– Mark Moran, formerly of Centerview Partners but who joined financial influencer firm Litquidity last year as its first public hire after a stint on the reality show FBoy Island, is reportedly leaving the New York-based start-up after 10 months. Bloomberg (paywall) reported that the 30-year-old is starting a company called Equity Animal, which will focus on investor relations and corporate marketing. The news agency said that among the firm’s first clients are RCI Hospitality Holdings – which owns strip clubs and bars across the US – and diversified holding company Ballantyne Strong.
– The Financial Times (paywall) reported that Robinhood is laying off almost a quarter of its staff. The company that ‘rode the coronavirus pandemic-era retail trading boom and promised to revolutionize stockbroking’ is contending with a decline in customer activity, said the paper. The company announced in a blog post on Tuesday that it was slashing its headcount by 23 percent – or roughly 780 employees – as part of a reorganization that would also result in the closure of two of its offices. ‘We will be parting ways with many incredibly talented people today in an extremely challenging macro environment,’ Robinhood co-founder Vlad Tenev wrote.
– Ben & Jerry’s independent board said parent company Unilever, with which it is in a dispute over the sale of its Israeli business, had frozen its directors’ salaries in July as a pressure tactic ahead of a mediation on the matter, Reuters (paywall) reported. Ben & Jerry’s sued Unilever on July 5 to try to stop the sale of its business in Israel to local licensee Avi Zinger. Ben & Jerry’s last year said it no longer wanted to sell its products in the occupied West Bank because it was ‘inconsistent’ with its values, which prompted Unilever to make the sale.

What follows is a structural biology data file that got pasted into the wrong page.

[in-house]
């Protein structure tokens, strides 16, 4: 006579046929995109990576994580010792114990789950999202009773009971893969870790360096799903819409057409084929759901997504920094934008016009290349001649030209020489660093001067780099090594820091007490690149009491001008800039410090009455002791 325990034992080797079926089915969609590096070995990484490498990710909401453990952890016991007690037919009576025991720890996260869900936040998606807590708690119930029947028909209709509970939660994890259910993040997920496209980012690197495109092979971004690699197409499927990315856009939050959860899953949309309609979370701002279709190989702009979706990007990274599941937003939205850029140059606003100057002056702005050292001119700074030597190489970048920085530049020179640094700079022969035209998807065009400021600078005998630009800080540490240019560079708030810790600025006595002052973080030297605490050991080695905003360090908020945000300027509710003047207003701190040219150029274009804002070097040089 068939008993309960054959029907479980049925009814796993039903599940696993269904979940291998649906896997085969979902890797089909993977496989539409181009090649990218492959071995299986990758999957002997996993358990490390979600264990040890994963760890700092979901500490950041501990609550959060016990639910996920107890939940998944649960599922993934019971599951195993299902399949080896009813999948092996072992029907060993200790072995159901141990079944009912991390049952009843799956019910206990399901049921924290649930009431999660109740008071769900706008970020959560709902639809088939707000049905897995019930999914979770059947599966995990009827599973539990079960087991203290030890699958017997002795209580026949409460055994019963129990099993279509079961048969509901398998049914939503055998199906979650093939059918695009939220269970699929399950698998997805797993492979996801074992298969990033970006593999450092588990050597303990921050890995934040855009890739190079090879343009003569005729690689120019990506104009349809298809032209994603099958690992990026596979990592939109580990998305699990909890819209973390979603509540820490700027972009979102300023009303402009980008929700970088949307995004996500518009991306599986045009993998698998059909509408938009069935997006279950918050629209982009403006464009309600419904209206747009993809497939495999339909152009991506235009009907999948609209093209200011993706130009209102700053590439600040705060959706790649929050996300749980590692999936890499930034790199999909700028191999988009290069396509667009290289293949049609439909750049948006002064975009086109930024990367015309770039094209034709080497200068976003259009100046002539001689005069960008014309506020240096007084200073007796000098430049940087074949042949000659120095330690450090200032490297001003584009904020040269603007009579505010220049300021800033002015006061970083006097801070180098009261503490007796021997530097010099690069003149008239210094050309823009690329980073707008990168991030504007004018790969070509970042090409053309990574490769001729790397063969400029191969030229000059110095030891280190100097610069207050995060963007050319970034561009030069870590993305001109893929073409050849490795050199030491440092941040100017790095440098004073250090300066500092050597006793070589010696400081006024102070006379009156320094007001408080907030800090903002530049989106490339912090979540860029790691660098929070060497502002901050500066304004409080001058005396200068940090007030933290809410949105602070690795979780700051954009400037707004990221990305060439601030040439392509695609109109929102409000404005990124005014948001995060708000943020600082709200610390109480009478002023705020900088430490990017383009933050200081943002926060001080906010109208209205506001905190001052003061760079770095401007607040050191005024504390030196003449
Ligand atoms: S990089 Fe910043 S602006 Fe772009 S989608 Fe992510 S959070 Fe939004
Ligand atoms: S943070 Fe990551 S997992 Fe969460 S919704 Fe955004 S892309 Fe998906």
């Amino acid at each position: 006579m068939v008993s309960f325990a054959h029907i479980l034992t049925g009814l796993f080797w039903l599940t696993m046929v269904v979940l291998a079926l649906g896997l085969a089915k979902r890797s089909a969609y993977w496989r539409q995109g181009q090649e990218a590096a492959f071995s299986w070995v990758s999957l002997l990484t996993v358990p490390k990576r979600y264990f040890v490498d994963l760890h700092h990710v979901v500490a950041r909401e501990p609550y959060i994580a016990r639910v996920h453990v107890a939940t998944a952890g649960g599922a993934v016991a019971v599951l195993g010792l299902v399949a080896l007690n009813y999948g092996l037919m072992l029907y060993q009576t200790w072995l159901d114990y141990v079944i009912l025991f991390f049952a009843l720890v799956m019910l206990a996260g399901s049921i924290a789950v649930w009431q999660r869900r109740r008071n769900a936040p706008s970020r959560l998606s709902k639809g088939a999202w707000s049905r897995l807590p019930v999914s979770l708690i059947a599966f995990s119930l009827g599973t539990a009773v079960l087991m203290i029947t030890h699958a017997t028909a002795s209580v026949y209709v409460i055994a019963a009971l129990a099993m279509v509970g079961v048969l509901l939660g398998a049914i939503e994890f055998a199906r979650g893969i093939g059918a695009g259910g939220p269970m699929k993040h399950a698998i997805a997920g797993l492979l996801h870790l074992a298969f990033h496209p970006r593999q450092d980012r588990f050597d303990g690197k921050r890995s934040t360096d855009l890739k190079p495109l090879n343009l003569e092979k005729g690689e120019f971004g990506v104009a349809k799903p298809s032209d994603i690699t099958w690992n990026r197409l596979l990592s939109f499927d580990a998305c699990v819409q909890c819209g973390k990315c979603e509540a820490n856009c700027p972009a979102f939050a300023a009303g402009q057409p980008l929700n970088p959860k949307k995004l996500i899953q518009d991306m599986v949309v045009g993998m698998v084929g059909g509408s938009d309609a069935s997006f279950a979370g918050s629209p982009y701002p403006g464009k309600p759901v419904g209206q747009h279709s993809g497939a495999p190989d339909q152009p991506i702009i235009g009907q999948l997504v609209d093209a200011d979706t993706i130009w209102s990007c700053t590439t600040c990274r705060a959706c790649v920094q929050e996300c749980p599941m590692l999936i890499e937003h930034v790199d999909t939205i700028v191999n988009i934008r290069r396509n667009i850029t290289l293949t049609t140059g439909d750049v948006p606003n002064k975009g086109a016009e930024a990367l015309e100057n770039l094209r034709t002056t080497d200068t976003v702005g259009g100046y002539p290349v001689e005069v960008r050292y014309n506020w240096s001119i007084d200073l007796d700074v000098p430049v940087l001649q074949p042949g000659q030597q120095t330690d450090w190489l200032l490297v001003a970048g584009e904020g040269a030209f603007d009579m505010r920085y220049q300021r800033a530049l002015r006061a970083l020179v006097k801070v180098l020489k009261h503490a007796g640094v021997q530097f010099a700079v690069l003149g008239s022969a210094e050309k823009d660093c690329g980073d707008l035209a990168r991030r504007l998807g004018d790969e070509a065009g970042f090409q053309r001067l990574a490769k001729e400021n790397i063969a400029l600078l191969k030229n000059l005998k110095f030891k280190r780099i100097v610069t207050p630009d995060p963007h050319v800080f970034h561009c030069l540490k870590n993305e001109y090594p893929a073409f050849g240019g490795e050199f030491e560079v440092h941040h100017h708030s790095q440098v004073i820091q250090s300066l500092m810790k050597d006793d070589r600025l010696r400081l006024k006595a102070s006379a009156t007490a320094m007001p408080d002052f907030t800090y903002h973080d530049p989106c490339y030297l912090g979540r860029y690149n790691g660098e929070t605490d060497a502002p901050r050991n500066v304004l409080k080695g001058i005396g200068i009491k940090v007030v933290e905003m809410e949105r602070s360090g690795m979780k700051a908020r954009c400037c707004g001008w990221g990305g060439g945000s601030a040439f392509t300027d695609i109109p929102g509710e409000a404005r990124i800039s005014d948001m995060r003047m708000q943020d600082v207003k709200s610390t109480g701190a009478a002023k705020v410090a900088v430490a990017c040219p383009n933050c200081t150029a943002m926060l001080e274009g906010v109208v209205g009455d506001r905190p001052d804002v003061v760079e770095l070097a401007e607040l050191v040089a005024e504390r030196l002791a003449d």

‘This decision for us to go to court is because of Unilever’s sale without our input, which is a clear violation of the letter and the spirit of our original acquisition agreement with Unilever,’ said board chair Anuradha Mittal. ‘If Unilever is willing to so blatantly violate the agreement that has governed the parties’ conduct for more than two decades, then we believe it won’t stop with this issue. If left unaddressed, Unilever’s actions will undermine our social mission and essential integrity of the brand, which threatens our reputation and ultimately our business as a whole.’
Unilever did not respond immediately to a request for comment.
– Amendments to Mifid II came into force this week, regarding the integration of sustainability factors, risks and preferences into certain organizational requirements and operating conditions for investment firms, noted The TRADE. But it added that recently published data suggests many buy-side firms are not yet ready to submit the data required by the new rules. One of the key requirements is that fund managers must from today provide ESG data for all their EU products to their fund distribution channels.